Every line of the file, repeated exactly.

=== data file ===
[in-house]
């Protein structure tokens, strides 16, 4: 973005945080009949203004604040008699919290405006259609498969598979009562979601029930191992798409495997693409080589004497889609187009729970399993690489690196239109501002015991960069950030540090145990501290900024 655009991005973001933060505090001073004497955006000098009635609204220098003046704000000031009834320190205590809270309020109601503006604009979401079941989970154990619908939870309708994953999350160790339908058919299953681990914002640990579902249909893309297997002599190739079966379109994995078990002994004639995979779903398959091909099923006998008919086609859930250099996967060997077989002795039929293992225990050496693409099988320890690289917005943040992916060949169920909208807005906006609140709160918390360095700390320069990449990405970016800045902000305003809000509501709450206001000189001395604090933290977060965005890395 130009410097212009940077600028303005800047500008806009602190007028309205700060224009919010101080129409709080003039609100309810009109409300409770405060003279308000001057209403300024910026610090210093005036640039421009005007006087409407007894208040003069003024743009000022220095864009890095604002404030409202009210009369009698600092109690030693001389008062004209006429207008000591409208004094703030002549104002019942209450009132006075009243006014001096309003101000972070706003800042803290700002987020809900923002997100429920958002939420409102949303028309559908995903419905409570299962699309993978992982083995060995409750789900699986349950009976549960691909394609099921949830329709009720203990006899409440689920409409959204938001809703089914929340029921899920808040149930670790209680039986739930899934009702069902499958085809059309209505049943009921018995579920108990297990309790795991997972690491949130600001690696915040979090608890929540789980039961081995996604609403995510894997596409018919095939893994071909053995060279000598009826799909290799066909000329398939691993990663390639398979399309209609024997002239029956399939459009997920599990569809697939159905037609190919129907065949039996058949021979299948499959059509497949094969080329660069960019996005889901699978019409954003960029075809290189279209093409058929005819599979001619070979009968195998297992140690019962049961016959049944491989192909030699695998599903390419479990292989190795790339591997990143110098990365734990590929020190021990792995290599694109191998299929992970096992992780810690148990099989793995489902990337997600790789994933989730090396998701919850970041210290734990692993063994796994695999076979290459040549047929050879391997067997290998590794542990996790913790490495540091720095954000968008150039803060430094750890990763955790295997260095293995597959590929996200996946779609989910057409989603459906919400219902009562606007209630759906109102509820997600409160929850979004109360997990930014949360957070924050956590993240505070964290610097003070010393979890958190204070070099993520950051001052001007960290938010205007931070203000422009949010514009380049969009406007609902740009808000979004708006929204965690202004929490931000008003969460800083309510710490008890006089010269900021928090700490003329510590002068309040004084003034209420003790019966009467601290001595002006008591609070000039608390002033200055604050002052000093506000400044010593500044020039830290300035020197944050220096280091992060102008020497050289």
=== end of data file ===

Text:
[in-house]
């Protein structure tokens, strides 16, 4: 973005945080009949203004604040008699919290405006259609498969598979009562979601029930191992798409495997693409080589004497889609187009729970399993690489690196239109501002015991960069950030540090145990501290900024 655009991005973001933060505090001073004497955006000098009635609204220098003046704000000031009834320190205590809270309020109601503006604009979401079941989970154990619908939870309708994953999350160790339908058919299953681990914002640990579902249909893309297997002599190739079966379109994995078990002994004639995979779903398959091909099923006998008919086609859930250099996967060997077989002795039929293992225990050496693409099988320890690289917005943040992916060949169920909208807005906006609140709160918390360095700390320069990449990405970016800045902000305003809000509501709450206001000189001395604090933290977060965005890395 130009410097212009940077600028303005800047500008806009602190007028309205700060224009919010101080129409709080003039609100309810009109409300409770405060003279308000001057209403300024910026610090210093005036640039421009005007006087409407007894208040003069003024743009000022220095864009890095604002404030409202009210009369009698600092109690030693001389008062004209006429207008000591409208004094703030002549104002019942209450009132006075009243006014001096309003101000972070706003800042803290700002987020809900923002997100429920958002939420409102949303028309559908995903419905409570299962699309993978992982083995060995409750789900699986349950009976549960691909394609099921949830329709009720203990006899409440689920409409959204938001809703089914929340029921899920808040149930670790209680039986739930899934009702069902499958085809059309209505049943009921018995579920108990297990309790795991997972690491949130600001690696915040979090608890929540789980039961081995996604609403995510894997596409018919095939893994071909053995060279000598009826799909290799066909000329398939691993990663390639398979399309209609024997002239029956399939459009997920599990569809697939159905037609190919129907065949039996058949021979299948499959059509497949094969080329660069960019996005889901699978019409954003960029075809290189279209093409058929005819599979001619070979009968195998297992140690019962049961016959049944491989192909030699695998599903390419479990292989190795790339591997990143110098990365734990590929020190021990792995290599694109191998299929992970096992992780810690148990099989793995489902990337997600790789994933989730090396998701919850970041210290734990692993063994796994695999076979290459040549047929050879391997067997290998590794542990996790913790490495540091720095954000968008150039803060430094750890990763955790295997260095293995597959590929996200996946779609989910057409989603459906919400219902009562606007209630759906109102509820997600409160929850979004109360997990930014949360957070924050956590993240505070964290610097003070010393979890958190204070070099993520950051001052001007960290938010205007931070203000422009949010514009380049969009406007609902740009808000979004708006929204965690202004929490931000008003969460800083309510710490008890006089010269900021928090700490003329510590002068309040004084003034209420003790019966009467601290001595002006008591609070000039608390002033200055604050002052000093506000400044010593500044020039830290300035020197944050220096280091992060102008020497050289």